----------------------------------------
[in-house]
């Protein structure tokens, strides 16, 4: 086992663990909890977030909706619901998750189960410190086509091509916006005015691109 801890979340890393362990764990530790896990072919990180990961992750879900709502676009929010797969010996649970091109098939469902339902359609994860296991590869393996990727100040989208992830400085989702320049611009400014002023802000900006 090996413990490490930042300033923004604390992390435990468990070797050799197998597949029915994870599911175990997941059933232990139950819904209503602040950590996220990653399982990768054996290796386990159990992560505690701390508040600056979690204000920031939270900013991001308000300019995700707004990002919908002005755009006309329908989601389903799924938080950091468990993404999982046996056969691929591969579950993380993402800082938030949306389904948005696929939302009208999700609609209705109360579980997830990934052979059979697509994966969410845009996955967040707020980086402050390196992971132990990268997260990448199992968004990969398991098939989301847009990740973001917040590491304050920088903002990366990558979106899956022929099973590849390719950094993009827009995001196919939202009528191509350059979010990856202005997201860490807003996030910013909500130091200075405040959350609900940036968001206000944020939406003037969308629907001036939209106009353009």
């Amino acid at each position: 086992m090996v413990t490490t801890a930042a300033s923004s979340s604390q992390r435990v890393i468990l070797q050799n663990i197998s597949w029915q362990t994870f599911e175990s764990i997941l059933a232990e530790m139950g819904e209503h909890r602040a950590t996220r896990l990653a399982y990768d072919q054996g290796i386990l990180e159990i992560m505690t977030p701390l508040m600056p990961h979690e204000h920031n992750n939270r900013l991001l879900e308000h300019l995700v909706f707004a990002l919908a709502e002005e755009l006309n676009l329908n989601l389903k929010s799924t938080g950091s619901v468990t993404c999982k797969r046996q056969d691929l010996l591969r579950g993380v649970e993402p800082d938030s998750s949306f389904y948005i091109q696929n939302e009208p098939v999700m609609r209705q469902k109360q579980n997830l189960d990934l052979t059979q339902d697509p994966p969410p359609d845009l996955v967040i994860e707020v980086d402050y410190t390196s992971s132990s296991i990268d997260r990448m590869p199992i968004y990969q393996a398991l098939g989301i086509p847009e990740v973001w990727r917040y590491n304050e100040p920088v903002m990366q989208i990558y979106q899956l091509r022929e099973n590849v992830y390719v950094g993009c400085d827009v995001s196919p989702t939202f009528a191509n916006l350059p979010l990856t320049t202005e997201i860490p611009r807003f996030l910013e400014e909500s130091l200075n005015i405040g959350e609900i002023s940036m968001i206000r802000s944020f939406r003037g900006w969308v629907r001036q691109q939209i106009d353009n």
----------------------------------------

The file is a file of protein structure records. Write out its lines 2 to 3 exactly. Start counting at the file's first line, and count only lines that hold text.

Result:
């Protein structure tokens, strides 16, 4: 086992663990909890977030909706619901998750189960410190086509091509916006005015691109 801890979340890393362990764990530790896990072919990180990961992750879900709502676009929010797969010996649970091109098939469902339902359609994860296991590869393996990727100040989208992830400085989702320049611009400014002023802000900006 090996413990490490930042300033923004604390992390435990468990070797050799197998597949029915994870599911175990997941059933232990139950819904209503602040950590996220990653399982990768054996290796386990159990992560505690701390508040600056979690204000920031939270900013991001308000300019995700707004990002919908002005755009006309329908989601389903799924938080950091468990993404999982046996056969691929591969579950993380993402800082938030949306389904948005696929939302009208999700609609209705109360579980997830990934052979059979697509994966969410845009996955967040707020980086402050390196992971132990990268997260990448199992968004990969398991098939989301847009990740973001917040590491304050920088903002990366990558979106899956022929099973590849390719950094993009827009995001196919939202009528191509350059979010990856202005997201860490807003996030910013909500130091200075405040959350609900940036968001206000944020939406003037969308629907001036939209106009353009």
């Amino acid at each position: 086992m090996v413990t490490t801890a930042a300033s923004s979340s604390q992390r435990v890393i468990l070797q050799n663990i197998s597949w029915q362990t994870f599911e175990s764990i997941l059933a232990e530790m139950g819904e209503h909890r602040a950590t996220r896990l990653a399982y990768d072919q054996g290796i386990l990180e159990i992560m505690t977030p701390l508040m600056p990961h979690e204000h920031n992750n939270r900013l991001l879900e308000h300019l995700v909706f707004a990002l919908a709502e002005e755009l006309n676009l329908n989601l389903k929010s799924t938080g950091s619901v468990t993404c999982k797969r046996q056969d691929l010996l591969r579950g993380v649970e993402p800082d938030s998750s949306f389904y948005i091109q696929n939302e009208p098939v999700m609609r209705q469902k109360q579980n997830l189960d990934l052979t059979q339902d697509p994966p969410p359609d845009l996955v967040i994860e707020v980086d402050y410190t390196s992971s132990s296991i990268d997260r990448m590869p199992i968004y990969q393996a398991l098939g989301i086509p847009e990740v973001w990727r917040y590491n304050e100040p920088v903002m990366q989208i990558y979106q899956l091509r022929e099973n590849v992830y390719v950094g993009c400085d827009v995001s196919p989702t939202f009528a191509n916006l350059p979010l990856t320049t202005e997201i860490p611009r807003f996030l910013e400014e909500s130091l200075n005015i405040g959350e609900i002023s940036m968001i206000r802000s944020f939406r003037g900006w969308v629907r001036q691109q939209i106009d353009n």